Reflecting on Robin Williams

This Summer the news leaves me not knowing what to do – wanting to stop reading and hide from it all, wanting to despair, wanting to get on a plane to Iraq, or Israel, or Gaza or Liberia, as if that would help.

But this week we’ve also had to deal with the tragic news of Robin Williams’ suicide.

Like so many other people, I grew up watching Williams.  I laughed, I cried, I thought about life, through Good Will Hunting, and Dead Poet’s Society, and Good Morning Vietnam.  His creative work was wonderful.  His energy was astonishing.

I can’t say anything about his sad, sad death that isn’t being said elsewhere already.  But there are just two moments in the unceasing production of tributes and comments and expressions of grief that have particularly struck me.

The first is from Russell Brand’s contribution in The Guardian on Tuesday.  Brand is typically articulate, and yet he sounds totally fed up.  He muses, “Is it melancholy to think that a world that Robin Williams can’t live in must be broken? To tie this sad event to the overarching misery of our times?”

And if the world is so broken, why do we often manage to get by pretending that it’s not?  Brand notes the irony that we often rely on the genius of men like Robin Williams to distract us.  Williams must have known, says Brand, that we all knew him as “a hilarious stranger that we could rely on to anarchically interrupt, the all-encompassing sadness of the world.”  But now his suicide thrusts us back from the distraction of laughter – even wonder – into a cold reality that is perhaps even worse than we’d previously thought: “today Robin Williams is part of the sad narrative that we used to turn to him to disrupt.”

This is a profound summary of life for humanity outside of Eden – the Garden of God’s paradise and presence.  We fill our lives with meaningless distractions, and moments like this bring an opportunity of rare clarity that we must not let go to waste.  Just last night I sat with 6 friends in a living room and we read from the prophet Haggai, a messenger from God 2,500 years ago.  Again and again in his very short work, he urges us to “give careful thought” to our predicament.

There is something seriously wrong with our world.  Some, aware from a distant memory that the God revealed in the Bible is all-good, and all-powerful, see this messy-ness and jump to the conclusion, “God can’t be there”.  But what if … what if God is there? What if the brokenness of our world is His megaphone to us, entreating us to recognise and acknowledge that our relationship with Him must have gone horribly wrong somewhere along the line?  We even call it “broken”, or “fallen”, because we sense that things ought to be different.  This is not just how things are.  Something has been lost.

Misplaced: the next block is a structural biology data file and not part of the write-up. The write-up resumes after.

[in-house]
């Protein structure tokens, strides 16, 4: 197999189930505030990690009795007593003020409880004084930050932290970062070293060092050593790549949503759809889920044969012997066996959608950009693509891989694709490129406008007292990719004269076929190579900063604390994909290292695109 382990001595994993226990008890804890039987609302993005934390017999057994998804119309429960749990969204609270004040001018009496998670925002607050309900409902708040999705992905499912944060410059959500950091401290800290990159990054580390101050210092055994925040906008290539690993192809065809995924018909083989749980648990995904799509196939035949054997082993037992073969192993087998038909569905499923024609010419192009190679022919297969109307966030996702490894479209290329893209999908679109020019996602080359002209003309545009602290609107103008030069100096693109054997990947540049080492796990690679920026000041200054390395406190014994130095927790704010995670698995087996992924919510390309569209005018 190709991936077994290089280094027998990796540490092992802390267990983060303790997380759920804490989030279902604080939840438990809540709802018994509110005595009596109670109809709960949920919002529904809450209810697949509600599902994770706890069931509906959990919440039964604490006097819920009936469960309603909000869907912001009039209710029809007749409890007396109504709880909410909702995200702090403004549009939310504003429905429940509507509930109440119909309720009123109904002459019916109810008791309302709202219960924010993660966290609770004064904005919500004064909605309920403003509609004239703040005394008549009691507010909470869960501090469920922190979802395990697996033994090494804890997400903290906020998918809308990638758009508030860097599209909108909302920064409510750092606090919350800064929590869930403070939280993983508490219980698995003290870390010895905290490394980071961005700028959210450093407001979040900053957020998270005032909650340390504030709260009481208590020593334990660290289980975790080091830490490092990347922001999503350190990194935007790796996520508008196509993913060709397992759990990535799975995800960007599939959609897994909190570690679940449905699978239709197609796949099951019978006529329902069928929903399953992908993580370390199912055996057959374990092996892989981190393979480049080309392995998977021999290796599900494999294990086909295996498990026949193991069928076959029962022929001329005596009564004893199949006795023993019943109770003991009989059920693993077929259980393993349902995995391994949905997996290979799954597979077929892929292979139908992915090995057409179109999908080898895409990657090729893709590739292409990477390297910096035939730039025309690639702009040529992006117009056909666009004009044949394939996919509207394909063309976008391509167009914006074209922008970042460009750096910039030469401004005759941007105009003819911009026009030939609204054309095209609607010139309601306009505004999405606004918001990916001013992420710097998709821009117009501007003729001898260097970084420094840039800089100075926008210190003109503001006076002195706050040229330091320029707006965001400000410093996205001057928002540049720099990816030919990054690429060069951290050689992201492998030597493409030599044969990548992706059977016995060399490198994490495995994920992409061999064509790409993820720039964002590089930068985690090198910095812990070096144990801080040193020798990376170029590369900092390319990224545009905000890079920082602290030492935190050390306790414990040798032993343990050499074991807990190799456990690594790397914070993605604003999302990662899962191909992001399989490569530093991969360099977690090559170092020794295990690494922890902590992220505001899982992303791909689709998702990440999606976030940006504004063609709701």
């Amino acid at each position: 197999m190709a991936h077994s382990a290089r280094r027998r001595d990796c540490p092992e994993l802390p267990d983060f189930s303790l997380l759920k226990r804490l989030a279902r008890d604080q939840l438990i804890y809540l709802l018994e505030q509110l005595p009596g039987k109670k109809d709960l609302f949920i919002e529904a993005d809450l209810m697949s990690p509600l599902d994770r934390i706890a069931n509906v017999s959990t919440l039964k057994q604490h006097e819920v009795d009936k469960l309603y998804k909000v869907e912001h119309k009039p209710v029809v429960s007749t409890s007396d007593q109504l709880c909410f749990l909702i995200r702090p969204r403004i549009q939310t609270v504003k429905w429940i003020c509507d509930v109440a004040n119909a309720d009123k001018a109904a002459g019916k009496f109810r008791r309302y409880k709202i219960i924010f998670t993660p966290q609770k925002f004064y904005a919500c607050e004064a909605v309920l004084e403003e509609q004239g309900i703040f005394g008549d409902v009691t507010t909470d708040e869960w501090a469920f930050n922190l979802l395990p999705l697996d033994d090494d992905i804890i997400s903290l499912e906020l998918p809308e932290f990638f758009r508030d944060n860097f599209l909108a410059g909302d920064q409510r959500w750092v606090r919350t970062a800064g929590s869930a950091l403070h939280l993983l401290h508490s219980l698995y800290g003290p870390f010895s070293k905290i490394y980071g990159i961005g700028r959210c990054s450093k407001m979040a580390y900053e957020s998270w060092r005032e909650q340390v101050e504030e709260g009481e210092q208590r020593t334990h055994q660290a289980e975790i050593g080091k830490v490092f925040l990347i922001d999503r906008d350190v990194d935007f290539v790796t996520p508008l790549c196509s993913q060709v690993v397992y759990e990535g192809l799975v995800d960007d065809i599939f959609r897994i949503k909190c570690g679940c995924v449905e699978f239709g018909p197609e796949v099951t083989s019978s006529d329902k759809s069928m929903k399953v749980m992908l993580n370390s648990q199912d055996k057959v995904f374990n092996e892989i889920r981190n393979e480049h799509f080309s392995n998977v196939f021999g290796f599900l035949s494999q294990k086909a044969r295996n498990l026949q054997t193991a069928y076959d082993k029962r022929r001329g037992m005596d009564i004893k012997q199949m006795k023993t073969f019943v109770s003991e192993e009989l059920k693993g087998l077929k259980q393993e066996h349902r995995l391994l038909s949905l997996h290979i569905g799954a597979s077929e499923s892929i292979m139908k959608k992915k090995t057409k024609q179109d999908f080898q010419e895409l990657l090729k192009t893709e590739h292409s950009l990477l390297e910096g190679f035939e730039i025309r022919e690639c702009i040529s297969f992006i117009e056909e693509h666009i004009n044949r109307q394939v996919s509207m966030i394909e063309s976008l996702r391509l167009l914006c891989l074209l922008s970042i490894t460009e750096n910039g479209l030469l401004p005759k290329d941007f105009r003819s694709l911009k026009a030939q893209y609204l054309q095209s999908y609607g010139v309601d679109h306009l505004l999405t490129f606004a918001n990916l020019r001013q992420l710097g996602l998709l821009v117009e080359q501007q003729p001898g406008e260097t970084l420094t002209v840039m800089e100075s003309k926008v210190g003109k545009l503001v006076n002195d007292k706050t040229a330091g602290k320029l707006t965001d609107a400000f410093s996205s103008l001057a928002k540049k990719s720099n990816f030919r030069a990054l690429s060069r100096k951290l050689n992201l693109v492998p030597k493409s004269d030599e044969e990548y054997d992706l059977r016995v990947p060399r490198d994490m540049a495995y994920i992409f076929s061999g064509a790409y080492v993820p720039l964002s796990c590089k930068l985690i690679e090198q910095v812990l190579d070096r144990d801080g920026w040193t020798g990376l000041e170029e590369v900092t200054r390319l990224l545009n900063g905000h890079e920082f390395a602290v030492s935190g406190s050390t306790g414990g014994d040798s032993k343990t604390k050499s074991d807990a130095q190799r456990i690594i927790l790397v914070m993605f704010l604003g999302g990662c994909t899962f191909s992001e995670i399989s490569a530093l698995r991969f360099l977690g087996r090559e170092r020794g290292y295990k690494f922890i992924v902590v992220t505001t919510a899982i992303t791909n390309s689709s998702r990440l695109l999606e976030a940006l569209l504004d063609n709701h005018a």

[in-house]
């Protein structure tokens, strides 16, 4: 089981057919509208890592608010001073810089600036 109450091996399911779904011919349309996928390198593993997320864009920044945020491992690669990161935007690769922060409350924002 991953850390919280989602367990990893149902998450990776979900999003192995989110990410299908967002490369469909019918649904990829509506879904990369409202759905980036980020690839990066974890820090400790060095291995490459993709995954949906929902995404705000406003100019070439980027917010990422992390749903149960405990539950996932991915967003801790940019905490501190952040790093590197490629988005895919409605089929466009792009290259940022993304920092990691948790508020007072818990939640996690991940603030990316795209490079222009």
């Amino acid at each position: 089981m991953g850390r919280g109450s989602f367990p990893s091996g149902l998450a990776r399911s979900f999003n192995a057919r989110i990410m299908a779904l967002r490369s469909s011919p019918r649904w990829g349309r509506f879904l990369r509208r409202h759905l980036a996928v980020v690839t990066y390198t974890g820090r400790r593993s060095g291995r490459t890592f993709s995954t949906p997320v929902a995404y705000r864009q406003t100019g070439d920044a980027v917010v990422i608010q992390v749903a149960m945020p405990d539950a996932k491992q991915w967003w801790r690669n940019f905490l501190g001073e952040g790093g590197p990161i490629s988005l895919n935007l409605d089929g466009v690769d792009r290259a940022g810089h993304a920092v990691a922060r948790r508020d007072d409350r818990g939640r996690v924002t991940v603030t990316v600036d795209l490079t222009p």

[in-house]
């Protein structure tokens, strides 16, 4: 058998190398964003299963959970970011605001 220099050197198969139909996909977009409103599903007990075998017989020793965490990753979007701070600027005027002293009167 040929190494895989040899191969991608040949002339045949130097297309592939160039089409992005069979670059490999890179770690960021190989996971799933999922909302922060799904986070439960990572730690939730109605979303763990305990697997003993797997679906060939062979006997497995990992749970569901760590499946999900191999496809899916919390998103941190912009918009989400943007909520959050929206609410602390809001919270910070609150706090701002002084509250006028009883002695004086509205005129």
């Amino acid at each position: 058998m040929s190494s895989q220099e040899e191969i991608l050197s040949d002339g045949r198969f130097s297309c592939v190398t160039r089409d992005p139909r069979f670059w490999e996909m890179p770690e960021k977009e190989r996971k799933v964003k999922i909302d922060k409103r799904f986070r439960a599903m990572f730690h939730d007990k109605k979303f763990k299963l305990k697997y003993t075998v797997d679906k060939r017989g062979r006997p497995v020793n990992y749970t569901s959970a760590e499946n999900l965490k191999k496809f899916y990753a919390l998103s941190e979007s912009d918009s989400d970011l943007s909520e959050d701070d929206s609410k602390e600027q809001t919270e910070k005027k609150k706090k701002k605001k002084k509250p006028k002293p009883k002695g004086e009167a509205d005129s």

And what about this, from Robin Williams himself?  As people scour over his words from recent years, an interview with Decca Aitkenhead has re-emerged from 2010.  She was surprised by the way Williams opened up with remarkable candour and vulnerability about his personal life.  Describing the breakdown of his marriage in 2008, following on from years of struggle with alcohol and drug abuse, Williams looked back on what he had done and said, “You know, I was shameful, and you do stuff that causes disgust, and that’s hard to recover from.  You can say, ‘I forgive you’ and all that stuff, but it’s not the same as recovering from it.  It’s not coming back.”

Williams seemed acutely aware that, when it came to the brokenness of our world, the misery of our times, we are all part of the problem.  And tragically, he also knew how hard it is to wipe the slate clean, to experience true reconciliation and genuine restorative forgiveness.

Agonisingly, Brand and Williams have passed, like ships in the night, two of the most important truths in the Universe – that the world needs to be fixed, and that we ourselves, with the contributions that we have made, need to be forgiven, and restored, and reconciled.

Is there any hope, other than simply for somebody else to emerge who can distract us, interrupting temporarily the world’s “sad narrative”?

What about somebody who changes the narrative altogether?

500 years after Haggai’s plea that we “give careful thought” to these things, there came a man who assured us that he personally will put everything right, for any of us who trust in him.

His disciple John, who ran with Peter to the empty tomb, writes of him confidently – emphatically – “The light shines in the darkness, and the darkness has not overcome it.”